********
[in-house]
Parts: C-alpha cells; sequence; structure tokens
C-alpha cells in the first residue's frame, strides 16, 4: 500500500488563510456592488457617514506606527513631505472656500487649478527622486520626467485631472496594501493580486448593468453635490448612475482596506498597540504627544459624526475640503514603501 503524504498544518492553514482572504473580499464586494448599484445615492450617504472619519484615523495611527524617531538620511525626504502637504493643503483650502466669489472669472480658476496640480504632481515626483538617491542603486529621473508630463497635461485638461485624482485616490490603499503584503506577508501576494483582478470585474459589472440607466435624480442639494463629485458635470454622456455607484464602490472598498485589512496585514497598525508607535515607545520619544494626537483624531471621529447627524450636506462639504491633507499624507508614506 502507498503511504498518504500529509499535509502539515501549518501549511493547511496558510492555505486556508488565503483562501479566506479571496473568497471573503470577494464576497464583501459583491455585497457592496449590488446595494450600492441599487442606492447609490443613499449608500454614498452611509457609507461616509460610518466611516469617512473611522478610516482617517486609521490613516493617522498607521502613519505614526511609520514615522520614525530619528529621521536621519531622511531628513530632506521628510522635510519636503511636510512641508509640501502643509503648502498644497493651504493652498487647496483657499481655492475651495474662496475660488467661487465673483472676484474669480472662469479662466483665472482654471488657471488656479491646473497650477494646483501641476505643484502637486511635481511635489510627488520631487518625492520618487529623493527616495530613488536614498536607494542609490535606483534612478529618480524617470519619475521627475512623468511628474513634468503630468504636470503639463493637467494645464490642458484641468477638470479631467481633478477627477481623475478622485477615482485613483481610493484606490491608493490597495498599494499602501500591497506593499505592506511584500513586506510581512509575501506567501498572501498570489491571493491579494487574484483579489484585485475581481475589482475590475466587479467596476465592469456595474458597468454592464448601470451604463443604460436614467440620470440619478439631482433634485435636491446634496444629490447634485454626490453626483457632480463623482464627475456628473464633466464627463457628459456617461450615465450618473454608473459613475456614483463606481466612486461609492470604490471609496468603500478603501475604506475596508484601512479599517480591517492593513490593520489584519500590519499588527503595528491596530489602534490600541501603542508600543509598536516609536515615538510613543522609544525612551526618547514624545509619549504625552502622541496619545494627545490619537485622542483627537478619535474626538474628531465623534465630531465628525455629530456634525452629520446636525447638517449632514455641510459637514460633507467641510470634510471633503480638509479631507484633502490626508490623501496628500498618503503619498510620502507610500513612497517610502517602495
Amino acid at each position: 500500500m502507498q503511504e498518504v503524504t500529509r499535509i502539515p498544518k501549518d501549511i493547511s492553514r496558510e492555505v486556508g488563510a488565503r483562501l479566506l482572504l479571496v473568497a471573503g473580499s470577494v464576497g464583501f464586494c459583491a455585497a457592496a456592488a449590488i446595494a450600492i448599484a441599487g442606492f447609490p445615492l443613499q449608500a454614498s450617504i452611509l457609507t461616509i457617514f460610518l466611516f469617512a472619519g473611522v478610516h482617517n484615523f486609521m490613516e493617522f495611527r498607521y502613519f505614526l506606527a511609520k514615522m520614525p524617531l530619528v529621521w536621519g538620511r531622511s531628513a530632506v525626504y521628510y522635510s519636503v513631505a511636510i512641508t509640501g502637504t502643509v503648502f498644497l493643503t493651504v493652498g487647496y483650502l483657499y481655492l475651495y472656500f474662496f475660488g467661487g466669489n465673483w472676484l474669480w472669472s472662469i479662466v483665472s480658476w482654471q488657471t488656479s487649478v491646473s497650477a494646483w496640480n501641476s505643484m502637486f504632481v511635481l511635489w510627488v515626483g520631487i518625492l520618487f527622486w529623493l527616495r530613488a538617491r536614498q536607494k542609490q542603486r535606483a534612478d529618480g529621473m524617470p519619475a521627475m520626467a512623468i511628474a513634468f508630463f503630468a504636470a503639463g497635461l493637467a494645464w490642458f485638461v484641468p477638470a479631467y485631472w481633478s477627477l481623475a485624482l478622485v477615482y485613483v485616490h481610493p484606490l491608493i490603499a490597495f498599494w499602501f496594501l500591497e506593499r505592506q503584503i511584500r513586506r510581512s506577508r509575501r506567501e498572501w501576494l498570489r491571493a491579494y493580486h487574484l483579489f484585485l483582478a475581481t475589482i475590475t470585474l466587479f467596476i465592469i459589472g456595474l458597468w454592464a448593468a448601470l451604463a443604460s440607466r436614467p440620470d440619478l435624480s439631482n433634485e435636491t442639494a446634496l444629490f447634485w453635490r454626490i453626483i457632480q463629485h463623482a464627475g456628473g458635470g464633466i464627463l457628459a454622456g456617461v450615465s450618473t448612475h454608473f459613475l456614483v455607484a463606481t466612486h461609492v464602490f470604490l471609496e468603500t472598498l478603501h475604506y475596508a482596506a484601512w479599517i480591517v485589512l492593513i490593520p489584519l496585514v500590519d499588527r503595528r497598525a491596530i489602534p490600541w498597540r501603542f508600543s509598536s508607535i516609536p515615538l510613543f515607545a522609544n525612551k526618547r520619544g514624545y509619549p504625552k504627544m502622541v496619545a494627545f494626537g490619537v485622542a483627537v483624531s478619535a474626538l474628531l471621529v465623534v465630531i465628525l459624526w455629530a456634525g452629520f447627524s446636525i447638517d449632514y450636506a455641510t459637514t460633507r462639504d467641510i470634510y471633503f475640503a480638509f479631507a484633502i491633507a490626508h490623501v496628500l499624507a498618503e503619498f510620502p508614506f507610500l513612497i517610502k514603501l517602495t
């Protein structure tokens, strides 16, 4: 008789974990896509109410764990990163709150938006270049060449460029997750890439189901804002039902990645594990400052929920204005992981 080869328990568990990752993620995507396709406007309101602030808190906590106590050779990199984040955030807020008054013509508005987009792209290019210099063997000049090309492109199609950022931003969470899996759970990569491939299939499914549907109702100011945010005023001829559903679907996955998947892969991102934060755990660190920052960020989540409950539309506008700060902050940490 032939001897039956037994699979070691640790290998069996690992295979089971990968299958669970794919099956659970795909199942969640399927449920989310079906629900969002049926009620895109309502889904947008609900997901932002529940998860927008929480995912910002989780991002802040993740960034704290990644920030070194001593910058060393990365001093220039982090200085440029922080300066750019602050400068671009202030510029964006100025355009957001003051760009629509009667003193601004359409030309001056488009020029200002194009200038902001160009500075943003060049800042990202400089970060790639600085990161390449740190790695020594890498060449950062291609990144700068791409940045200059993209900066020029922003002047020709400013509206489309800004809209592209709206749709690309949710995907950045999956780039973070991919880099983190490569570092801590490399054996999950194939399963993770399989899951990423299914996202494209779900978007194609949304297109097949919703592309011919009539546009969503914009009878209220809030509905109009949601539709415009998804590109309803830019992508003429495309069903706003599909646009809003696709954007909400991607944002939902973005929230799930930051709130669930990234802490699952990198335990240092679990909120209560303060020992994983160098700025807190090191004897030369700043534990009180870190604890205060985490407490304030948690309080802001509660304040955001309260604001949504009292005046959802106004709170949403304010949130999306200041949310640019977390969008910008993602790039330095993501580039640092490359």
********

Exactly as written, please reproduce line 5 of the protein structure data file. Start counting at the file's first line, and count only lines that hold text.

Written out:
């Protein structure tokens, strides 16, 4: 008789974990896509109410764990990163709150938006270049060449460029997750890439189901804002039902990645594990400052929920204005992981 080869328990568990990752993620995507396709406007309101602030808190906590106590050779990199984040955030807020008054013509508005987009792209290019210099063997000049090309492109199609950022931003969470899996759970990569491939299939499914549907109702100011945010005023001829559903679907996955998947892969991102934060755990660190920052960020989540409950539309506008700060902050940490 032939001897039956037994699979070691640790290998069996690992295979089971990968299958669970794919099956659970795909199942969640399927449920989310079906629900969002049926009620895109309502889904947008609900997901932002529940998860927008929480995912910002989780991002802040993740960034704290990644920030070194001593910058060393990365001093220039982090200085440029922080300066750019602050400068671009202030510029964006100025355009957001003051760009629509009667003193601004359409030309001056488009020029200002194009200038902001160009500075943003060049800042990202400089970060790639600085990161390449740190790695020594890498060449950062291609990144700068791409940045200059993209900066020029922003002047020709400013509206489309800004809209592209709206749709690309949710995907950045999956780039973070991919880099983190490569570092801590490399054996999950194939399963993770399989899951990423299914996202494209779900978007194609949304297109097949919703592309011919009539546009969503914009009878209220809030509905109009949601539709415009998804590109309803830019992508003429495309069903706003599909646009809003696709954007909400991607944002939902973005929230799930930051709130669930990234802490699952990198335990240092679990909120209560303060020992994983160098700025807190090191004897030369700043534990009180870190604890205060985490407490304030948690309080802001509660304040955001309260604001949504009292005046959802106004709170949403304010949130999306200041949310640019977390969008910008993602790039330095993501580039640092490359």